Lotus Type 132 - Daily Car Blog
Lotus Dangles SUV Carrot To Drum Up Interest In Stock Market Flotation
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For the past 30 years, Lotus Cars have survived on the back of legacy media fawning and patriotic cheerleading. Where did that get them? what did that achieve? For example, the Lotus Elise was championed by Autocar early in its development phase to the extent that Autocar was given the opportunity to quasi co-develop the ride and handling. Lotus had all the UK media attention it could ever want, possibly hundreds of thousands of dollars worth of free advertising. And while the Elise was a great product it did little to help ward off the ghosts of near bankruptcy. Instead of driving the narrative, Lotus seemed to rely on the media to drive the narrative (and sales) for it.

Thankfully the Chinese came to the rescue and dug Lotus out of the hole the media dug it into. However, there is still much work to do. Chinese funding is building new foundations, not holes, but proper foundations. New facilities, new manufacturing capabilities. Investment. If the auto media thinks there will be a lightweight Lotus, harking back to a glorious past, then it is they the media who are living in the past.

Safety, technology, electrification, the switch to electric platforms mean the days of lightweight Lotus sports cars are over. Last week, Lotus revealed plans to build an electric SUV, a carrot to dangle in front of potential investors ahead of a possible Stock Market listing. The Lotus Type 132 SUV is key to delivering 150,000 annual sales.

Lotus managed to sell over 1,700 vehicles in 2021, an increase of 24% over the previous year. How do you scale from 1,700 sales to 150,000? By relocating the SUV build and manufacturing process to China. More to the point how is Lotus going to convince people to buy 150,000 electric SUVs every year? By building more dealerships. A lack of dealerships has always been a Lotus problem.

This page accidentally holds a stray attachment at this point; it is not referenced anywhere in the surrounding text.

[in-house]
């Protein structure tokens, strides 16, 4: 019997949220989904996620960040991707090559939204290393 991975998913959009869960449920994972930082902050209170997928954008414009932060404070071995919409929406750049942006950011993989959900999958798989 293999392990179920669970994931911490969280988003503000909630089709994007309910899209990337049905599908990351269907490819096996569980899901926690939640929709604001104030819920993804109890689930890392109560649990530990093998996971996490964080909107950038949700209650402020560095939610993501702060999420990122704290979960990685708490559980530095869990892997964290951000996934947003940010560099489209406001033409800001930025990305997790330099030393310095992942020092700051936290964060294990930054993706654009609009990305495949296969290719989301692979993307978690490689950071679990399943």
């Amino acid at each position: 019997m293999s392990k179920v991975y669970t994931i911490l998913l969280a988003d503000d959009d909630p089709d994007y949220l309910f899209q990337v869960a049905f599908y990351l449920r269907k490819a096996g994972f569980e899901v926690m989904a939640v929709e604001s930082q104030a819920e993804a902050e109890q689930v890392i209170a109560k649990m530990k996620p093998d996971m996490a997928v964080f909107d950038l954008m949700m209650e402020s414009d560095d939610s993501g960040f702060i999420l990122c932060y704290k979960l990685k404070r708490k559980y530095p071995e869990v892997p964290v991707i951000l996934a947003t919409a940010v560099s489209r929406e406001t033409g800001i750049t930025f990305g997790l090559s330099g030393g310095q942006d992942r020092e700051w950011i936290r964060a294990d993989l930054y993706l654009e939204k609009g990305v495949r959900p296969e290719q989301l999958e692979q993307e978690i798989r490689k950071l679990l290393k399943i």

Lotus claims that half of its total sales will come from China in the next five years. However, scaling from 1,700 units per year to 150,000 will take years. For example, Porsche sold 19K cars worldwide in 1995. Fast forward 26 years later and Porsche is selling over 200,000 cars annually. Do you see the problem here with Lotus, potential investor?

While the Lotus product pipeline will see an exciting array of new cars, from the £60K Emira to the £2M Evija, a sports sedan in 2023 and a compact SUV to launch the year after. One has to ask is Lotus living in a fantasy land with the 150K annual production target? Yes and no. It’s better to set a target and narrowly fail to reach it than fail altogether. That’s how the sales mindset works. And the SUV fever will help bulge the IPO value.

Investors will do their due diligence if Lotus does go down the stock market IPO route. Whenever it happens, if at all, it is still worth buying shares. But let’s be realistic, only big hedge funds will have the clout to buy a great bulk of those shares. The penny stock investor really ought to be eating carrots rather than being entranced by the dangling carrot on a stick.

Lotus Type 132 - Daily Car Blog
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